Martin Green has been fascinated with whisky from an early age - before he even drank it.
He has seen collectible whisky establish itself at auction houses and now as Head of Whisky at Bonhams conducts great sales such as the Willard S Folsom collection.
Today, he takes the time to talk to Paul Fraser Collectibles about his most enjoyable experiences so far, predictions for the future and what he's doing for Robert Burns's night.
What first attracted you to this field?
I've always had an interest in whisky and spirits - the first sales were wine sales that included whisky. It has been supply and demand that has driven levels to where they are now.
My earliest memory of single malt whisky was sitting on my mother's knee at the bar of a Scottish Country House Hotel and thinking how all the labels looked so colourful and different.
What is the most enjoyable part of your job?
Being able to provide good results for the vendors and meeting people from all walks of life with the shared interest. I have met some really interesting people from the whisky industry and distilleries and directors of brand companies.
What is the most demanding part of your job?
Meeting the specialist deadlines, particularly the run-up to producing the sale catalogue and dealing with all the stock that has been consigned in time.
We have 4 auctions a year, so each cycle is 3 months - compiling the catalogue, preparing for the sale, and always having to be thinking of the next sale. It is an intense time and there is always huge relief when the catalogue goes to print.
Are you seeing a growth in the number of collectors?
Definitely. As every sale goes by we are seeing more interest and new collectors of all nationalities and a huge spectrum of ages.
Have you seen, or do you see, an influx of collectors from any particular countries/nations?
There definitely has been a significant growth from China. And with the sale of the Folsom Collection in New York at the end of last year, there has been a much bigger demand from the US since the bottles were already in USA and didn't need to be shipped over from Europe.
The Folsom Collection was a 3-part sale; the largest part in New York, the second in Hong Kong and the third sold in Edinburgh.
What items do you think will be harder to collect in the future?
Older distillery items will be hard to find, particularly older Macallans, Ardbegs, Bowmores and Springbanks, Taliskers, Glenmorangies and Highland Park to name only a select few.
Are you a collector? If so, what do you collect?
I do occasionally buy the odd bottle of whisky. And I do enjoy buying nice fine art for my home - not so much high end but something that catches my eye.
What is the most memorable item you have seen sold at auction?
Probably the Dalmore Oculus which we sold (18th November 2009). We received such huge publicity for this item and huge media interest.
It was a combination of the speculation and anticipation on how it would do in the sale, the great team that were working on the auction with me, the electric atmosphere in the auction room and, of course, the amount it sold for (£27,600).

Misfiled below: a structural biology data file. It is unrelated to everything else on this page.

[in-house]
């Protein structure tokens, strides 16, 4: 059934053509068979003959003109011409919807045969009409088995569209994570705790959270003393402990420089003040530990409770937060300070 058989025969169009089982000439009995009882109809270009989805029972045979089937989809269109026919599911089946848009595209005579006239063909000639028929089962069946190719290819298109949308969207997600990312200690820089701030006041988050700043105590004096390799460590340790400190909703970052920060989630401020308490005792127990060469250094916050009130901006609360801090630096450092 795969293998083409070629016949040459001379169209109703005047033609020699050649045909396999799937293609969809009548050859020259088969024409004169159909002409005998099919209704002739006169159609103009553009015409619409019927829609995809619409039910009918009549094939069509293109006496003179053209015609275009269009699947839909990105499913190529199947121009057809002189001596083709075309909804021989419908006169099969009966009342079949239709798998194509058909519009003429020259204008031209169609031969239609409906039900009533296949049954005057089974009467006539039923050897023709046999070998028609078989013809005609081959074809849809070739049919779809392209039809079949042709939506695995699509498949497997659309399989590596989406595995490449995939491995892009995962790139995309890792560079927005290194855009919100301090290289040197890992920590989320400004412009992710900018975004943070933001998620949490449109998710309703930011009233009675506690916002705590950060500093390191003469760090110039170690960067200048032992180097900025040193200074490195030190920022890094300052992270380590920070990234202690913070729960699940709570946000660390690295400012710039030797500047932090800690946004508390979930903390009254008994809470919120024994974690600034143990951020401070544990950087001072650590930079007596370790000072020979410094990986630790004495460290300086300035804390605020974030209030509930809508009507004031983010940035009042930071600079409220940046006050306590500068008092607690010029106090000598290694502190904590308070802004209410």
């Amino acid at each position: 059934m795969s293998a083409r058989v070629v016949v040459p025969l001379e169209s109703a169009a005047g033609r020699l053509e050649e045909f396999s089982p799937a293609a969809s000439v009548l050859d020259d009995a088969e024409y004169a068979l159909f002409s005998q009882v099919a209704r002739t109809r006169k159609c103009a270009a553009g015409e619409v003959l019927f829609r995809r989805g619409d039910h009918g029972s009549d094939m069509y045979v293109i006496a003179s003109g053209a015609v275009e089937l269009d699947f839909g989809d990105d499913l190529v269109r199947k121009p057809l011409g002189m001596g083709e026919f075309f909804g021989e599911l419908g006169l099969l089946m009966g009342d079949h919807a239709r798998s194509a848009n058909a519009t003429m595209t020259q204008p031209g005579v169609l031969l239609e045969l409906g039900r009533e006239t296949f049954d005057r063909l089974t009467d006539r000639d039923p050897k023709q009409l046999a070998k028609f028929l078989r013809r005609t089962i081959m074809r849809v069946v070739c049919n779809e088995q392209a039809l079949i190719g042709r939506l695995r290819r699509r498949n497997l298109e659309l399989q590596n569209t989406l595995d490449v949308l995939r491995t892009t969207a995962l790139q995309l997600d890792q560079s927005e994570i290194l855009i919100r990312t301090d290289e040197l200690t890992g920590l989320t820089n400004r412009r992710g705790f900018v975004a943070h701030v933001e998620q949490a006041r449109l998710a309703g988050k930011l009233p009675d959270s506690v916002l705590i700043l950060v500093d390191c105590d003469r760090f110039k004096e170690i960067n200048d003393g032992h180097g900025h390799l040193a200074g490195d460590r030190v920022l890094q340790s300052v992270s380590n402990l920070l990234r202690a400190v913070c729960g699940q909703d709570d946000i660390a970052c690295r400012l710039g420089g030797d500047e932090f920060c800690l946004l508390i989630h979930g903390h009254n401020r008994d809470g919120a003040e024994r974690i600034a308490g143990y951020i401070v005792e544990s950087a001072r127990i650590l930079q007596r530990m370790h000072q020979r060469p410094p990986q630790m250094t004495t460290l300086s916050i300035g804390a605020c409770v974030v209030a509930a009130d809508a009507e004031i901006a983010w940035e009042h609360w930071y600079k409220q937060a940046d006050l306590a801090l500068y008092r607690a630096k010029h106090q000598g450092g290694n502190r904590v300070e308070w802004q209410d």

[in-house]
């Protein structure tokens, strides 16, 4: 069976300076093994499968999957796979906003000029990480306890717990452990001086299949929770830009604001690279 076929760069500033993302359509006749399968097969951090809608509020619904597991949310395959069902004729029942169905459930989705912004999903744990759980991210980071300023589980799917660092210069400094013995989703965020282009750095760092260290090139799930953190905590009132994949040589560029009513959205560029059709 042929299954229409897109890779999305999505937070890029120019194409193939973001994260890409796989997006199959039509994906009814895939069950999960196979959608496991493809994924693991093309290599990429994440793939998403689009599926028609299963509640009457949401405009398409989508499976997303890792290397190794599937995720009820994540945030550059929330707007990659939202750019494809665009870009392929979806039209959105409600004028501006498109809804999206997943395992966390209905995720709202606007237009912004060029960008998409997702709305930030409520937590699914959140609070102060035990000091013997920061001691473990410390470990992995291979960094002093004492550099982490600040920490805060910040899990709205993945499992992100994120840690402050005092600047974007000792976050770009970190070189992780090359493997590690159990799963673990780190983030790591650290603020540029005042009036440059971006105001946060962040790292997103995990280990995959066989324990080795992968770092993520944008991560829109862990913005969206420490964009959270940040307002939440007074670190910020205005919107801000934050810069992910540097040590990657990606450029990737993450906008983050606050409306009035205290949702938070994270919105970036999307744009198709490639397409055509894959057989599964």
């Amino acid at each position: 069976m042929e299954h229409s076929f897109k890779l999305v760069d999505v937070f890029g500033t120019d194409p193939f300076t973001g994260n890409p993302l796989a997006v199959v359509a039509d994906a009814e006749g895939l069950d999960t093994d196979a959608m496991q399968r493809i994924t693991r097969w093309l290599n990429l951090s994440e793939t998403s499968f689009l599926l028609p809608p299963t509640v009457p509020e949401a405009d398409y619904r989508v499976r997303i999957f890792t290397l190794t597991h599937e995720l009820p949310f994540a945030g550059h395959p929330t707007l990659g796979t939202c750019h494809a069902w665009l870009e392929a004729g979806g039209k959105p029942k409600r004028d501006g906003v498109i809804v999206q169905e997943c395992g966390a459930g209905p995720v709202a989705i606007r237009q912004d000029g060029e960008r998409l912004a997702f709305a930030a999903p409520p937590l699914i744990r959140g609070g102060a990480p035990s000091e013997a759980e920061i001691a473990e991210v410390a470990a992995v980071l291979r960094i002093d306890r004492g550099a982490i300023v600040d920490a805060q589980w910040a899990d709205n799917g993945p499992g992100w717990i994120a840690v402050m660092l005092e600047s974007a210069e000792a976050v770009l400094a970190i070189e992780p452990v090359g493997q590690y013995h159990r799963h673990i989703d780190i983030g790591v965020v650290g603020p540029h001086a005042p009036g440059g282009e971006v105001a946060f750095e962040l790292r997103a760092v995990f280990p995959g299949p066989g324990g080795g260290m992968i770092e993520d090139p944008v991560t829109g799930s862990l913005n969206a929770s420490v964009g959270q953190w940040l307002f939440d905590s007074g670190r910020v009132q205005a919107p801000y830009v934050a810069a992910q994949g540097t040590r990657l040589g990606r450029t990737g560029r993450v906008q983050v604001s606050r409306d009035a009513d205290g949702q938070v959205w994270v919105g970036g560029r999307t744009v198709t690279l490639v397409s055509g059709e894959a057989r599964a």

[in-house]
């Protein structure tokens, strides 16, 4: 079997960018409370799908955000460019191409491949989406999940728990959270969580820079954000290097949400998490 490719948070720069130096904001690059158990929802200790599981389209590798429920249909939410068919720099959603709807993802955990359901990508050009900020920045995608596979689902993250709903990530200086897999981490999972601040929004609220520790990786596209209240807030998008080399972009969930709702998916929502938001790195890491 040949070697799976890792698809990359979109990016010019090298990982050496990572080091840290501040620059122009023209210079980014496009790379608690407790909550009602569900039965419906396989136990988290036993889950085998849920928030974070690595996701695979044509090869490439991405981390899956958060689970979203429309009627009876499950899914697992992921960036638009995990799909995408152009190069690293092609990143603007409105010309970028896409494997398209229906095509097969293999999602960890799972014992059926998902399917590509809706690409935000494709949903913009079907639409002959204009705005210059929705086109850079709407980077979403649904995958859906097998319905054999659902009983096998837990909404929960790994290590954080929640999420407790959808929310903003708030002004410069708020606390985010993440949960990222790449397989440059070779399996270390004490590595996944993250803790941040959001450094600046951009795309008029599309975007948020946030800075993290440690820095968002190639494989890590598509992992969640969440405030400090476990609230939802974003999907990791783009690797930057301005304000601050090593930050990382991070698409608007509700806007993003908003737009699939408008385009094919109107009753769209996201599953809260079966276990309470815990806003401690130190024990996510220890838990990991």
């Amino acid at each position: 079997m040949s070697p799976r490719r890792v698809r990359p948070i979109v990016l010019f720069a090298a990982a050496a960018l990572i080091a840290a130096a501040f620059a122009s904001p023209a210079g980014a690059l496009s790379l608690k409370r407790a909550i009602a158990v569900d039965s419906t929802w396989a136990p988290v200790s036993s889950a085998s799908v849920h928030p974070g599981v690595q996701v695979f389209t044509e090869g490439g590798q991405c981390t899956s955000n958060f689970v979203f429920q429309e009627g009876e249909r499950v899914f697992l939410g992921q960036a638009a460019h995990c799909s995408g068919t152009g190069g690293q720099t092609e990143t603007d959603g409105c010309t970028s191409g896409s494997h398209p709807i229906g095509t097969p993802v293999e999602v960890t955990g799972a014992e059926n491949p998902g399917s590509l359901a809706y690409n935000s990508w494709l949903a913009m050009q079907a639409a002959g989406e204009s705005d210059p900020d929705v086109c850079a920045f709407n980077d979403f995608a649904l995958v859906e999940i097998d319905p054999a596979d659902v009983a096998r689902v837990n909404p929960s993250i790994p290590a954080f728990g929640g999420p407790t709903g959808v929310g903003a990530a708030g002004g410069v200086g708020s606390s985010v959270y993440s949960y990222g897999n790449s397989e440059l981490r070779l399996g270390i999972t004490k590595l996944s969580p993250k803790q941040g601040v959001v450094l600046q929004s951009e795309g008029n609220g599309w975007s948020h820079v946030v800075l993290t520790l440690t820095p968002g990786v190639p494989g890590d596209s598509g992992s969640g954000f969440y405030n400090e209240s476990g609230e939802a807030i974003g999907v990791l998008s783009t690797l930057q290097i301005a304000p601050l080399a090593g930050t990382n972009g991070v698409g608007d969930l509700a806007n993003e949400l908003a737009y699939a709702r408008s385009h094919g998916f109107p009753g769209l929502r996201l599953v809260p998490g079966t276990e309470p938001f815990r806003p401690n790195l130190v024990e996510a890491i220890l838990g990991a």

It was actually my 20thanniversary sale which makes it even more memorable.
And the most expensive?
The most expensive is a Macallan sold by the distillers themselves for over £32,000 to an Asian buyer.
What is your most interesting story from your years in this business?
A bottle of whisky was found in a house in Washington DC behind a secret panel in a wall - the owner discovered it whilst renovating. It was a brand named Viking Whisky from the Glencadam Distillery, a fine early 20th century example.
10 years later it was shipped over to Sweden by the vendor's son when he emigrated, and sold at Bonhams, Edinburgh in November 2008 for £3,240.
What is your favourite whisky?
I have been privileged enough to taste many fine whiskies over the years and I have never tasted a bad single malt. I have tasted some wonderful Macallans, Bowmores and Springbanks. I also particularly like the Dalmore and Highland Park - 18 year old is a recent favourite.
What is your hot tip for 2010? Which market will excel? Are there any new trends emerging?
We will see sales of single malt Scottish whiskies in the US grow, and an increase in the number of sales taking place in auctions, due to demand. The next New York sale will take place in spring, probably early April.
What advice would you give to someone starting out?
My advice is to go in at the low end of the market, keeping an eye out for limited edition small runs. But these are snapped up really quickly so you have to be on the ball and make a swift move. Consider this as a long-term speculative investment, say over 10 years. Don't expect to make a quick buck.
How will you be celebrating Robert Burns's night?
At home with a small group of friends, enjoying a traditional Burns's Night supper, accompanied by perhaps a Highland Park I have at home, and the Knockando (Speyside malt).
Martin Green is recognised internationally as a leading expert in Scotch Whisky and was appointed in July 2008 to head of specialist whisky sales for Bonhams in Scotland.
He started his career with the Scottish offices of the International Auction House Christie's in 1983. Starting with a single dedicated auction in 1989, Martin has helped to grow whisky sales through the 1990's to bi-annual auctions, and then to quarterly events, driven by the level of demand from both buyers and sellers of fine single malt whisky. Martin's auction sales are recognised by the collector's market worldwide as the premier auctions in this specialised field.